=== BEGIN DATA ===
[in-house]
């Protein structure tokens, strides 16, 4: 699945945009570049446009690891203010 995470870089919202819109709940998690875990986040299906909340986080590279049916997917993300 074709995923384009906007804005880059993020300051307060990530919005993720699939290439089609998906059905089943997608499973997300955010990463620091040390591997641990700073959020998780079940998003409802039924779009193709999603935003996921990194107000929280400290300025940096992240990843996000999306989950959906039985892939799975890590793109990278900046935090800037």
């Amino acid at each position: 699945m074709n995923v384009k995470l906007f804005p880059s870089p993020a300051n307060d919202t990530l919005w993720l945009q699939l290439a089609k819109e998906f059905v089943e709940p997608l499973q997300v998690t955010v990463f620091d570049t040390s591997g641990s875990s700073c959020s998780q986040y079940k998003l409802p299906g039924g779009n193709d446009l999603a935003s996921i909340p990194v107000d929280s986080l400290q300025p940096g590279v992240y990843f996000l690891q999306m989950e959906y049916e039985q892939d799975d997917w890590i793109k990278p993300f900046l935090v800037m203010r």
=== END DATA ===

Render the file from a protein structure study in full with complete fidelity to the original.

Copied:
[in-house]
């Protein structure tokens, strides 16, 4: 699945945009570049446009690891203010 995470870089919202819109709940998690875990986040299906909340986080590279049916997917993300 074709995923384009906007804005880059993020300051307060990530919005993720699939290439089609998906059905089943997608499973997300955010990463620091040390591997641990700073959020998780079940998003409802039924779009193709999603935003996921990194107000929280400290300025940096992240990843996000999306989950959906039985892939799975890590793109990278900046935090800037």
């Amino acid at each position: 699945m074709n995923v384009k995470l906007f804005p880059s870089p993020a300051n307060d919202t990530l919005w993720l945009q699939l290439a089609k819109e998906f059905v089943e709940p997608l499973q997300v998690t955010v990463f620091d570049t040390s591997g641990s875990s700073c959020s998780q986040y079940k998003l409802p299906g039924g779009n193709d446009l999603a935003s996921i909340p990194v107000d929280s986080l400290q300025p940096g590279v992240y990843f996000l690891q999306m989950e959906y049916e039985q892939d799975d997917w890590i793109k990278p993300f900046l935090v800037m203010r």